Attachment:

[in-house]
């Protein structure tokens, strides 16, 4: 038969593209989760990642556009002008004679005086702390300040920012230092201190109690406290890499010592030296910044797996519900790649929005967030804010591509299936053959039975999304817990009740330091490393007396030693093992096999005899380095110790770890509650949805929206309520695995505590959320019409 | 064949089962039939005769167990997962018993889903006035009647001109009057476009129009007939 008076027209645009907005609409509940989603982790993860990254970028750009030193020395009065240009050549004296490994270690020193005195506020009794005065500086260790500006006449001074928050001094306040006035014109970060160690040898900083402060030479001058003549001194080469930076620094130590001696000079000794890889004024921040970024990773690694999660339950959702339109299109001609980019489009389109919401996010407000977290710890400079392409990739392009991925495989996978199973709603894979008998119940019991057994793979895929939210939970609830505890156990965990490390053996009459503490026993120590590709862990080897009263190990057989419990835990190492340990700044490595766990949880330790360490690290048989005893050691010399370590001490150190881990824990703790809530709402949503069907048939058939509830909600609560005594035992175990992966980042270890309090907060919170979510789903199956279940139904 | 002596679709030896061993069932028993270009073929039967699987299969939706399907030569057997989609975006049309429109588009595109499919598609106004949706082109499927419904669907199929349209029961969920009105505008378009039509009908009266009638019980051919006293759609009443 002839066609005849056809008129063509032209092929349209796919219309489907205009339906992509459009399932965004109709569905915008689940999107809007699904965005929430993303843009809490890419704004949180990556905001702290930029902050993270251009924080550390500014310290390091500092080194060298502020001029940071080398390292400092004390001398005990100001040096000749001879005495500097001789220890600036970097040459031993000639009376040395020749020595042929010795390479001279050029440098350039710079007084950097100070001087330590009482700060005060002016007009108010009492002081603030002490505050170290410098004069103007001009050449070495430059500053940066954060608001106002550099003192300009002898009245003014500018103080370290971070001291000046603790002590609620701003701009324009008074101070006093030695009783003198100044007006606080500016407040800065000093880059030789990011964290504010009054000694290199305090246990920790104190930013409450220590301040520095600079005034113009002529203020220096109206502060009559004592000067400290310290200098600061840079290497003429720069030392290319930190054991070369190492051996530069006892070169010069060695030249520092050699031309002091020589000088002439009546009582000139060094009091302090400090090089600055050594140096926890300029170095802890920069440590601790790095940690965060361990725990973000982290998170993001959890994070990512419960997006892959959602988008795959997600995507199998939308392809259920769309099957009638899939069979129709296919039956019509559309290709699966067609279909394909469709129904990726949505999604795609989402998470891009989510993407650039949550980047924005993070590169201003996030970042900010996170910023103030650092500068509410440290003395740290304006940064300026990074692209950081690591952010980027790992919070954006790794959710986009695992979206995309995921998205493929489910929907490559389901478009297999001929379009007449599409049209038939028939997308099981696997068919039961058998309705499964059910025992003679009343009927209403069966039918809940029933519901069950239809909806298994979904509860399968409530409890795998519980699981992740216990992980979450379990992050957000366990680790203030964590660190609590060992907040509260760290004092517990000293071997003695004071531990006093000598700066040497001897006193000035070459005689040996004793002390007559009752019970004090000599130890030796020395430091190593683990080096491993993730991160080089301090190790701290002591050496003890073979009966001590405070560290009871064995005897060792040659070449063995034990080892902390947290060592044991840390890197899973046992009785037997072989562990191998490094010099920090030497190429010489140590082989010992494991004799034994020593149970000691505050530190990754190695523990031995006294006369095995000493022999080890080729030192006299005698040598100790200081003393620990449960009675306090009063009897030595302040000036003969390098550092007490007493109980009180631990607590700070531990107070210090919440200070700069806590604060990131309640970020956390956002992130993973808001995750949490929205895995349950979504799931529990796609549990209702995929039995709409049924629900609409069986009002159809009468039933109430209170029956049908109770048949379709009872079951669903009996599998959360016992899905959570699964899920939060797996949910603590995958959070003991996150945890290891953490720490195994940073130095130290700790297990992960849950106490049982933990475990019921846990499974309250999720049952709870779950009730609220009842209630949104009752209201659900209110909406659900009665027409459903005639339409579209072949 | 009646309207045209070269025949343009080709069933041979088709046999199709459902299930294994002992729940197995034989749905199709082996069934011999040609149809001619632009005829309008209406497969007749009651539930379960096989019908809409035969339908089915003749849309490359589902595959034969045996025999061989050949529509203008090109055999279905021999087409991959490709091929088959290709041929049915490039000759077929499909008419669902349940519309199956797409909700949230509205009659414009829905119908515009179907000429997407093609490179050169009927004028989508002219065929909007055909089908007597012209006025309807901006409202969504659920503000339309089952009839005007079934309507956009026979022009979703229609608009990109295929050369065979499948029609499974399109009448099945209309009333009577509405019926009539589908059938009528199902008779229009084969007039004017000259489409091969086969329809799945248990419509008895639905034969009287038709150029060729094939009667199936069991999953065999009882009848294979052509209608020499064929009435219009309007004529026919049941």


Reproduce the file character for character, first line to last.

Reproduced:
[in-house]
């Protein structure tokens, strides 16, 4: 038969593209989760990642556009002008004679005086702390300040920012230092201190109690406290890499010592030296910044797996519900790649929005967030804010591509299936053959039975999304817990009740330091490393007396030693093992096999005899380095110790770890509650949805929206309520695995505590959320019409 | 064949089962039939005769167990997962018993889903006035009647001109009057476009129009007939 008076027209645009907005609409509940989603982790993860990254970028750009030193020395009065240009050549004296490994270690020193005195506020009794005065500086260790500006006449001074928050001094306040006035014109970060160690040898900083402060030479001058003549001194080469930076620094130590001696000079000794890889004024921040970024990773690694999660339950959702339109299109001609980019489009389109919401996010407000977290710890400079392409990739392009991925495989996978199973709603894979008998119940019991057994793979895929939210939970609830505890156990965990490390053996009459503490026993120590590709862990080897009263190990057989419990835990190492340990700044490595766990949880330790360490690290048989005893050691010399370590001490150190881990824990703790809530709402949503069907048939058939509830909600609560005594035992175990992966980042270890309090907060919170979510789903199956279940139904 | 002596679709030896061993069932028993270009073929039967699987299969939706399907030569057997989609975006049309429109588009595109499919598609106004949706082109499927419904669907199929349209029961969920009105505008378009039509009908009266009638019980051919006293759609009443 002839066609005849056809008129063509032209092929349209796919219309489907205009339906992509459009399932965004109709569905915008689940999107809007699904965005929430993303843009809490890419704004949180990556905001702290930029902050993270251009924080550390500014310290390091500092080194060298502020001029940071080398390292400092004390001398005990100001040096000749001879005495500097001789220890600036970097040459031993000639009376040395020749020595042929010795390479001279050029440098350039710079007084950097100070001087330590009482700060005060002016007009108010009492002081603030002490505050170290410098004069103007001009050449070495430059500053940066954060608001106002550099003192300009002898009245003014500018103080370290971070001291000046603790002590609620701003701009324009008074101070006093030695009783003198100044007006606080500016407040800065000093880059030789990011964290504010009054000694290199305090246990920790104190930013409450220590301040520095600079005034113009002529203020220096109206502060009559004592000067400290310290200098600061840079290497003429720069030392290319930190054991070369190492051996530069006892070169010069060695030249520092050699031309002091020589000088002439009546009582000139060094009091302090400090090089600055050594140096926890300029170095802890920069440590601790790095940690965060361990725990973000982290998170993001959890994070990512419960997006892959959602988008795959997600995507199998939308392809259920769309099957009638899939069979129709296919039956019509559309290709699966067609279909394909469709129904990726949505999604795609989402998470891009989510993407650039949550980047924005993070590169201003996030970042900010996170910023103030650092500068509410440290003395740290304006940064300026990074692209950081690591952010980027790992919070954006790794959710986009695992979206995309995921998205493929489910929907490559389901478009297999001929379009007449599409049209038939028939997308099981696997068919039961058998309705499964059910025992003679009343009927209403069966039918809940029933519901069950239809909806298994979904509860399968409530409890795998519980699981992740216990992980979450379990992050957000366990680790203030964590660190609590060992907040509260760290004092517990000293071997003695004071531990006093000598700066040497001897006193000035070459005689040996004793002390007559009752019970004090000599130890030796020395430091190593683990080096491993993730991160080089301090190790701290002591050496003890073979009966001590405070560290009871064995005897060792040659070449063995034990080892902390947290060592044991840390890197899973046992009785037997072989562990191998490094010099920090030497190429010489140590082989010992494991004799034994020593149970000691505050530190990754190695523990031995006294006369095995000493022999080890080729030192006299005698040598100790200081003393620990449960009675306090009063009897030595302040000036003969390098550092007490007493109980009180631990607590700070531990107070210090919440200070700069806590604060990131309640970020956390956002992130993973808001995750949490929205895995349950979504799931529990796609549990209702995929039995709409049924629900609409069986009002159809009468039933109430209170029956049908109770048949379709009872079951669903009996599998959360016992899905959570699964899920939060797996949910603590995958959070003991996150945890290891953490720490195994940073130095130290700790297990992960849950106490049982933990475990019921846990499974309250999720049952709870779950009730609220009842209630949104009752209201659900209110909406659900009665027409459903005639339409579209072949 | 009646309207045209070269025949343009080709069933041979088709046999199709459902299930294994002992729940197995034989749905199709082996069934011999040609149809001619632009005829309008209406497969007749009651539930379960096989019908809409035969339908089915003749849309490359589902595959034969045996025999061989050949529509203008090109055999279905021999087409991959490709091929088959290709041929049915490039000759077929499909008419669902349940519309199956797409909700949230509205009659414009829905119908515009179907000429997407093609490179050169009927004028989508002219065929909007055909089908007597012209006025309807901006409202969504659920503000339309089952009839005007079934309507956009026979022009979703229609608009990109295929050369065979499948029609499974399109009448099945209309009333009577509405019926009539589908059938009528199902008779229009084969007039004017000259489409091969086969329809799945248990419509008895639905034969009287038709150029060729094939009667199936069991999953065999009882009848294979052509209608020499064929009435219009309007004529026919049941």